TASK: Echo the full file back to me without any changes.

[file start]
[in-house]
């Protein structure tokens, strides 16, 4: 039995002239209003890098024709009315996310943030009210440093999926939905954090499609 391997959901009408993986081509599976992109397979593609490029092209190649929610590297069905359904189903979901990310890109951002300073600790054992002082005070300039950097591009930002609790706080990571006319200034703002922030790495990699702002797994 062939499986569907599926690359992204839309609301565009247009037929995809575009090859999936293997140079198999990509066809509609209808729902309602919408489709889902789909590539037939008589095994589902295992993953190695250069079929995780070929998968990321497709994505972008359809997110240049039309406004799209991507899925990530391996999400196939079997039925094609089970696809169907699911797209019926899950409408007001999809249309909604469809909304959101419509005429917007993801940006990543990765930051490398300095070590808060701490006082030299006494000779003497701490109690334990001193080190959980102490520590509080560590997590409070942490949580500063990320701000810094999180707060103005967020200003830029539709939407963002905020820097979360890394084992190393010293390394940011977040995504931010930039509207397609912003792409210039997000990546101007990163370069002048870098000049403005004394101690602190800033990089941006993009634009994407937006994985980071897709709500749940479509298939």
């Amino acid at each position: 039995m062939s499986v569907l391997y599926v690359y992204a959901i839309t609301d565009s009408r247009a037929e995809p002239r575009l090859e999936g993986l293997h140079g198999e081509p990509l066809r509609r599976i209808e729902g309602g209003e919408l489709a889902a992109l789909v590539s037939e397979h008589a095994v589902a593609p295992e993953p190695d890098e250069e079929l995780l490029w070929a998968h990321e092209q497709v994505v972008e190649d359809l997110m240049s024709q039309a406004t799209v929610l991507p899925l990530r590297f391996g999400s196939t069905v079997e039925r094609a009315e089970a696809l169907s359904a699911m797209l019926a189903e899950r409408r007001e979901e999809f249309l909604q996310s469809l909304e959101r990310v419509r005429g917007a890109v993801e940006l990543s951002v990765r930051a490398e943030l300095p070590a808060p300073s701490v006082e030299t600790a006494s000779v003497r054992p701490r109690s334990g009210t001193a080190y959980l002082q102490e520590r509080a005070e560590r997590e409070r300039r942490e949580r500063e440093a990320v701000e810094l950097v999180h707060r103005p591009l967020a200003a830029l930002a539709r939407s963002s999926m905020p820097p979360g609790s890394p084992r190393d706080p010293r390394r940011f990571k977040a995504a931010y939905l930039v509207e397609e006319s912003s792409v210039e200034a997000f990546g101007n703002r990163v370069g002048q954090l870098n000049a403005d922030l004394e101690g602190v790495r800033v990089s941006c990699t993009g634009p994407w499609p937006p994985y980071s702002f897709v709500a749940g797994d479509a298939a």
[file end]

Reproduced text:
[in-house]
């Protein structure tokens, strides 16, 4: 039995002239209003890098024709009315996310943030009210440093999926939905954090499609 391997959901009408993986081509599976992109397979593609490029092209190649929610590297069905359904189903979901990310890109951002300073600790054992002082005070300039950097591009930002609790706080990571006319200034703002922030790495990699702002797994 062939499986569907599926690359992204839309609301565009247009037929995809575009090859999936293997140079198999990509066809509609209808729902309602919408489709889902789909590539037939008589095994589902295992993953190695250069079929995780070929998968990321497709994505972008359809997110240049039309406004799209991507899925990530391996999400196939079997039925094609089970696809169907699911797209019926899950409408007001999809249309909604469809909304959101419509005429917007993801940006990543990765930051490398300095070590808060701490006082030299006494000779003497701490109690334990001193080190959980102490520590509080560590997590409070942490949580500063990320701000810094999180707060103005967020200003830029539709939407963002905020820097979360890394084992190393010293390394940011977040995504931010930039509207397609912003792409210039997000990546101007990163370069002048870098000049403005004394101690602190800033990089941006993009634009994407937006994985980071897709709500749940479509298939």
């Amino acid at each position: 039995m062939s499986v569907l391997y599926v690359y992204a959901i839309t609301d565009s009408r247009a037929e995809p002239r575009l090859e999936g993986l293997h140079g198999e081509p990509l066809r509609r599976i209808e729902g309602g209003e919408l489709a889902a992109l789909v590539s037939e397979h008589a095994v589902a593609p295992e993953p190695d890098e250069e079929l995780l490029w070929a998968h990321e092209q497709v994505v972008e190649d359809l997110m240049s024709q039309a406004t799209v929610l991507p899925l990530r590297f391996g999400s196939t069905v079997e039925r094609a009315e089970a696809l169907s359904a699911m797209l019926a189903e899950r409408r007001e979901e999809f249309l909604q996310s469809l909304e959101r990310v419509r005429g917007a890109v993801e940006l990543s951002v990765r930051a490398e943030l300095p070590a808060p300073s701490v006082e030299t600790a006494s000779v003497r054992p701490r109690s334990g009210t001193a080190y959980l002082q102490e520590r509080a005070e560590r997590e409070r300039r942490e949580r500063e440093a990320v701000e810094l950097v999180h707060r103005p591009l967020a200003a830029l930002a539709r939407s963002s999926m905020p820097p979360g609790s890394p084992r190393d706080p010293r390394r940011f990571k977040a995504a931010y939905l930039v509207e397609e006319s912003s792409v210039e200034a997000f990546g101007n703002r990163v370069g002048q954090l870098n000049a403005d922030l004394e101690g602190v790495r800033v990089s941006c990699t993009g634009p994407w499609p937006p994985y980071s702002f897709v709500a749940g797994d479509a298939a």